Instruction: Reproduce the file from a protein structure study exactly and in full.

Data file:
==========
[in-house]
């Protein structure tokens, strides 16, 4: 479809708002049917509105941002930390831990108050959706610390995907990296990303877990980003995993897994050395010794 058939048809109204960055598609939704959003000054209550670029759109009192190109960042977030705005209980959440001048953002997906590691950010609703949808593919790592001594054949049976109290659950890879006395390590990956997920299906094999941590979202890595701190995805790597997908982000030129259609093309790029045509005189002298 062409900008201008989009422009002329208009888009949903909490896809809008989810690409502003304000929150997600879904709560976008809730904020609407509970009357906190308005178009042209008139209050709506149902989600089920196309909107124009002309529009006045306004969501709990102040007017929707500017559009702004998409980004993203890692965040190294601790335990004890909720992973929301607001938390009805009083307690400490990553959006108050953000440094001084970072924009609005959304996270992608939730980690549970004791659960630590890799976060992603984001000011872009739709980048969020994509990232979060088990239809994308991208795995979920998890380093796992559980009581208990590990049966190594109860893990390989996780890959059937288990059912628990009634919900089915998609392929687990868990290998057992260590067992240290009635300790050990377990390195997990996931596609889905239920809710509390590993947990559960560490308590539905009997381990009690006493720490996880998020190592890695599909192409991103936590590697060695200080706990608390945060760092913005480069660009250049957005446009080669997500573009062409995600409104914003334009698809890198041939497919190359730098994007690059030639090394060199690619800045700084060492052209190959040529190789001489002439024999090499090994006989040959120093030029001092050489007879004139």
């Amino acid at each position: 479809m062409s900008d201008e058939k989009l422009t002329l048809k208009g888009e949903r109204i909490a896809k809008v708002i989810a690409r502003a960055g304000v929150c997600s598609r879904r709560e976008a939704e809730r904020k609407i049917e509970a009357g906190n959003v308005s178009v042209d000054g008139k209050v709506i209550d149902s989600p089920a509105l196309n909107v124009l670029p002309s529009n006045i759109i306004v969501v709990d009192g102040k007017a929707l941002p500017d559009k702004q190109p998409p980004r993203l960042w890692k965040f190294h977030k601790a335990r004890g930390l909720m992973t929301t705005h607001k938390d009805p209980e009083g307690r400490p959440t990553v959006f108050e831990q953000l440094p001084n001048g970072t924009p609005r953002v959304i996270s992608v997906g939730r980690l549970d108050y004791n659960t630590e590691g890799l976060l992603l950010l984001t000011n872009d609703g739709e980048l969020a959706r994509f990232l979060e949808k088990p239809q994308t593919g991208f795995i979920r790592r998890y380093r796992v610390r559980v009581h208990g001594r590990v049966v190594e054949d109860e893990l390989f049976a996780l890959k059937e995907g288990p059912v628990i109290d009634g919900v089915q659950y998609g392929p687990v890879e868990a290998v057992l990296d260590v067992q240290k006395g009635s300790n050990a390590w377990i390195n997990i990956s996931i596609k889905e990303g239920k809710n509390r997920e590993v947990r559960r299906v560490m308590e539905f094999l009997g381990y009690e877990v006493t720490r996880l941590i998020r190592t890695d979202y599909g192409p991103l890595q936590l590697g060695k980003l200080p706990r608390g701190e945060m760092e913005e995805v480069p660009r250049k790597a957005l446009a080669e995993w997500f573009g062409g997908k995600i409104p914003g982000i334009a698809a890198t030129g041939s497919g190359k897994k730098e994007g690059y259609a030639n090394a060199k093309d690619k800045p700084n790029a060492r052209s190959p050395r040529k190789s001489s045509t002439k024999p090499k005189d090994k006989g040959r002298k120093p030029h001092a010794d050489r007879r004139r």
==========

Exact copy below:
[in-house]
């Protein structure tokens, strides 16, 4: 479809708002049917509105941002930390831990108050959706610390995907990296990303877990980003995993897994050395010794 058939048809109204960055598609939704959003000054209550670029759109009192190109960042977030705005209980959440001048953002997906590691950010609703949808593919790592001594054949049976109290659950890879006395390590990956997920299906094999941590979202890595701190995805790597997908982000030129259609093309790029045509005189002298 062409900008201008989009422009002329208009888009949903909490896809809008989810690409502003304000929150997600879904709560976008809730904020609407509970009357906190308005178009042209008139209050709506149902989600089920196309909107124009002309529009006045306004969501709990102040007017929707500017559009702004998409980004993203890692965040190294601790335990004890909720992973929301607001938390009805009083307690400490990553959006108050953000440094001084970072924009609005959304996270992608939730980690549970004791659960630590890799976060992603984001000011872009739709980048969020994509990232979060088990239809994308991208795995979920998890380093796992559980009581208990590990049966190594109860893990390989996780890959059937288990059912628990009634919900089915998609392929687990868990290998057992260590067992240290009635300790050990377990390195997990996931596609889905239920809710509390590993947990559960560490308590539905009997381990009690006493720490996880998020190592890695599909192409991103936590590697060695200080706990608390945060760092913005480069660009250049957005446009080669997500573009062409995600409104914003334009698809890198041939497919190359730098994007690059030639090394060199690619800045700084060492052209190959040529190789001489002439024999090499090994006989040959120093030029001092050489007879004139």
């Amino acid at each position: 479809m062409s900008d201008e058939k989009l422009t002329l048809k208009g888009e949903r109204i909490a896809k809008v708002i989810a690409r502003a960055g304000v929150c997600s598609r879904r709560e976008a939704e809730r904020k609407i049917e509970a009357g906190n959003v308005s178009v042209d000054g008139k209050v709506i209550d149902s989600p089920a509105l196309n909107v124009l670029p002309s529009n006045i759109i306004v969501v709990d009192g102040k007017a929707l941002p500017d559009k702004q190109p998409p980004r993203l960042w890692k965040f190294h977030k601790a335990r004890g930390l909720m992973t929301t705005h607001k938390d009805p209980e009083g307690r400490p959440t990553v959006f108050e831990q953000l440094p001084n001048g970072t924009p609005r953002v959304i996270s992608v997906g939730r980690l549970d108050y004791n659960t630590e590691g890799l976060l992603l950010l984001t000011n872009d609703g739709e980048l969020a959706r994509f990232l979060e949808k088990p239809q994308t593919g991208f795995i979920r790592r998890y380093r796992v610390r559980v009581h208990g001594r590990v049966v190594e054949d109860e893990l390989f049976a996780l890959k059937e995907g288990p059912v628990i109290d009634g919900v089915q659950y998609g392929p687990v890879e868990a290998v057992l990296d260590v067992q240290k006395g009635s300790n050990a390590w377990i390195n997990i990956s996931i596609k889905e990303g239920k809710n509390r997920e590993v947990r559960r299906v560490m308590e539905f094999l009997g381990y009690e877990v006493t720490r996880l941590i998020r190592t890695d979202y599909g192409p991103l890595q936590l590697g060695k980003l200080p706990r608390g701190e945060m760092e913005e995805v480069p660009r250049k790597a957005l446009a080669e995993w997500f573009g062409g997908k995600i409104p914003g982000i334009a698809a890198t030129g041939s497919g190359k897994k730098e994007g690059y259609a030639n090394a060199k093309d690619k800045p700084n790029a060492r052209s190959p050395r040529k190789s001489s045509t002439k024999p090499k005189d090994k006989g040959r002298k120093p030029h001092a010794d050489r007879r004139r």